Our View Cartoon 1/14/2021

The fall semester of 2020 was perhaps the most difficult semester since WWII for colleges to plan for. No one was entirely sure if in-person classes were feasible, much less whether we could endure a whole semester of them. Northwest’s leadership ended up guiding the University to a mostly-successful first semester.

One would expect that given their now experience of operating a university in a pandemic, leadership would be able to plan early and inform students of their plans well ahead of time.

Instead, Northwest officially canceled spring break for spring 2021 and sent out an email to notify students of this change after they had already registered for classes and finished the fall semester. The official Northwest Twitter account did make an official tweet Dec. 18 regarding the change but neglected to mention the actual cancellation in the tweet, rather they directed students to the University website. 

The decision to cancel spring break and end the semester early is the correct one. The cancellation will, of course, limit the number of students who plan to go on trips that week which could help prevent spikes in COVID-19 cases at the end of the semester when it’s critical for students and faculty to be healthy and capable. 

Detractors will argue that students will decide to go on their planned trips regardless and that Northwest can’t stop them, which might be true. Northwest is not meant to be an authoritarian regime and students do have free will, but if this decision prevents one person from going and getting the coronavirus and possibly spreading it to others then it’s the right call.

The question is, why was this decision announced so late and at a time when students wouldn’t be regularly checking email?

Provost Jamie Hooyman told The Missourian that University decision-makers wanted to gather as much information as possible before making their decision. Quite frankly, they should have known we would be operating in a COVID-19 stricken spring semester long before midway through December.

Yes, the new favorite phrase for this pandemic has been “these uncertain times” but a few things were in fact certain.

Cases of the virus and deaths related to COVID-19 were climbing towards the end of the fall semester all across the U.S., according to the Centers for Disease Control and Prevention. There was no indication we would be out of the woods in terms of infection rates like that of New Zealand or Australia, and people were continuing to not follow guidelines. So the hope couldn’t have been in a miracle that people who hadn’t been socially distancing and wearing masks were suddenly going to start.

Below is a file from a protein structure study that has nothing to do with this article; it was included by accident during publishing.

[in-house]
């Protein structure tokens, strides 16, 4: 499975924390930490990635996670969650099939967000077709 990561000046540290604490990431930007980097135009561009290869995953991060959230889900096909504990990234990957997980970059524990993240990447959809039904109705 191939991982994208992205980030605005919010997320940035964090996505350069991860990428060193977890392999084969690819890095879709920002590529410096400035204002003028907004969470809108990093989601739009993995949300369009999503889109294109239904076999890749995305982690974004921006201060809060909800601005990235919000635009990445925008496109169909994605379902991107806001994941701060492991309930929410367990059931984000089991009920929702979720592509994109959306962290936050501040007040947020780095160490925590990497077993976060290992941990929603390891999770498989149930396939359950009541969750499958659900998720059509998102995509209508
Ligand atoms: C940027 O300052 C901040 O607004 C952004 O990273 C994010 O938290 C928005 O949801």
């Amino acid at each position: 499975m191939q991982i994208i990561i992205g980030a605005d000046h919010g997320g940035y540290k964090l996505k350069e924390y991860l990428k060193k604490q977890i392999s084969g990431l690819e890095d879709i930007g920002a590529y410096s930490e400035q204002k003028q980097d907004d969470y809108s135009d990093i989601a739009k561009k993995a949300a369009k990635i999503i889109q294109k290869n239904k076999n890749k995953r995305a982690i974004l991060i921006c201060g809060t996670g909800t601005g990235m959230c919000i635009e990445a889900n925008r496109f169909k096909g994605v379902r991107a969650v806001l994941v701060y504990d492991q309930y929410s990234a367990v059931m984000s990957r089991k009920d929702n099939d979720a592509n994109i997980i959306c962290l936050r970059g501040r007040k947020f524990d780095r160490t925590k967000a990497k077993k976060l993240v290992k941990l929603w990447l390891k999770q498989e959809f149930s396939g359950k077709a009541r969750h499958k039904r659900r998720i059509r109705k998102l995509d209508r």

Then comes the vaccine, which hadn’t even begun to be administered in the U.S. until after the end of the fall semester. It was clear early on that the process of getting the COVID-19 vaccine to everyone was going to take many months and that it wouldn’t occur until late summer 2021 or even the fall of 2021.

Also, given that the now outgoing presidential administration had a tendency to botch things when it came to COVID-19, like failing to listen to health experts to properly plan for the virus and failing to follow guidelines for their own events, no faith should have been put in them to right the ship now and handle the vaccination process correctly.

All of the information was there. And while the decision may be an unpopular one, if decision-makers were going to make it they should have done it when students were on campus and before everyone had registered for classes. It appears that they knew the decision would be unpopular and tried to bury it until the amount of outrage would be limited. This is also shown in the way they decided to announce.

By mid-December students planning on going on spring break trips likely already purchased plane tickets and rented Airbnbs. These students will now be forced to make a choice on whether to take an academic or a financial hit. 

And while they did send out a mass email, it was sent out after finals and prior to Christmas. This is a period of time when the furthest thing from a students’ minds is what is sitting in their Outlook inbox because they don’t even want to think about next semester.

The decision will ultimately be hamstrung by ineffective communication. Students and their families will proceed with planned trips and possibly be exposed to the virus which they could bring back to Northwest. 

It may be the right decision, but it was handled the wrong way.

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